From Jonathan J Miller’s Matrix blog, quoting James Hagerty, in The Wall Street Journal:

“Metropolitan areas whose housing markets look less healthy, at least in the short term, include Boston, Los Angeles, Miami, Minneapolis, New York, Philadelphia and San Francisco. All of them have growing inventories of homes and relatively weak job growth. As a result, houses that a year or two ago might have sold in hours now are languishing on the market for months, and some sellers are cutting prices.”

I’m not as pessimistic as Mr. Hagerty, because I don’t think the data supports what he’s saying.

(Once again, a reporter has melded together Boston & Massachusetts, so it’s hard to see what Hagerty’s actually talking about. Boston Proper has not seen any price reductions, and I don’t think the reporter’s talking about Boston when he uses words like “houses” since Boston is almost all condos, so really, what’s he talking about???)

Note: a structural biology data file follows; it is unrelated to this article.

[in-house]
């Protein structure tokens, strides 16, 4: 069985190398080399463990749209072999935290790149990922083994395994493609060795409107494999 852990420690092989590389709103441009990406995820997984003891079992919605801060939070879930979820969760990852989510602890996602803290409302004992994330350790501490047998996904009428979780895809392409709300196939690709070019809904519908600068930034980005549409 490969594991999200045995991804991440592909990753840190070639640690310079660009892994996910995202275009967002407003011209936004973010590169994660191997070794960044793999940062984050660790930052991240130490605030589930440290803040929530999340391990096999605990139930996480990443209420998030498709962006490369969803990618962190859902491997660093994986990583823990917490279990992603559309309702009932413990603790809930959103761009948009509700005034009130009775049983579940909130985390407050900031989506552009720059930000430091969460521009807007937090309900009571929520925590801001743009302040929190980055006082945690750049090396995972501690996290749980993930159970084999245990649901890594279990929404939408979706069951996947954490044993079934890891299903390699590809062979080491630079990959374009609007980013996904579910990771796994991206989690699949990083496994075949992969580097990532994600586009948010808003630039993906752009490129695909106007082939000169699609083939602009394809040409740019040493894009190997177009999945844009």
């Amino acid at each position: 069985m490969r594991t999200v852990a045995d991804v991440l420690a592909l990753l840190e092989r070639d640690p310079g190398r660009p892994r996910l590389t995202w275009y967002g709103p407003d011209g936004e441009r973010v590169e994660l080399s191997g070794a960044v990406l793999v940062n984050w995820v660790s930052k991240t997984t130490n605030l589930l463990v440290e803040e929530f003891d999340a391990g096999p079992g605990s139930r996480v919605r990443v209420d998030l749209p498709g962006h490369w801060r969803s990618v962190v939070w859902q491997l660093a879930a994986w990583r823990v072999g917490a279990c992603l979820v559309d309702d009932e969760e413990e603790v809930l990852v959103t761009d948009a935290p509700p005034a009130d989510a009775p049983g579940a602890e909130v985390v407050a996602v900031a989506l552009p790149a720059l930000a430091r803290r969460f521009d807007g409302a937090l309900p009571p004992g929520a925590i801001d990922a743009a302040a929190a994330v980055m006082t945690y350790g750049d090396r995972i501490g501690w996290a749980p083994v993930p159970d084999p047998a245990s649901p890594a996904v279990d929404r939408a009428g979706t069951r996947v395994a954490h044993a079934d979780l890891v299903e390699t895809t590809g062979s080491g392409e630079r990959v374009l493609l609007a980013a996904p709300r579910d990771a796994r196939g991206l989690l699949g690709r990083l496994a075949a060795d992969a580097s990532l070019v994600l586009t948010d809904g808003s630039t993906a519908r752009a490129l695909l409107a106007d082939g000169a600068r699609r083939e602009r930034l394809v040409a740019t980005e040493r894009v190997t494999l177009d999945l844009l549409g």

I do agree, however, that without job growth, you aren’t going to see much increase in the way of housing prices, or in the number of properties being sold, each year.

Then again, Massachusetts is still selling homes at the 2003 rate, which was historically the best year ever, until 2004 and 2005.

So, relatively, it’s a good time, right?

More details: Late For The Party – By Jonathan J. Miller, Matrix, Interpreting The Real Estate Economy, and Housing Strength Shifts to New Markets – By James Hagerty, The Wall Street Journal

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Updated: January 2018

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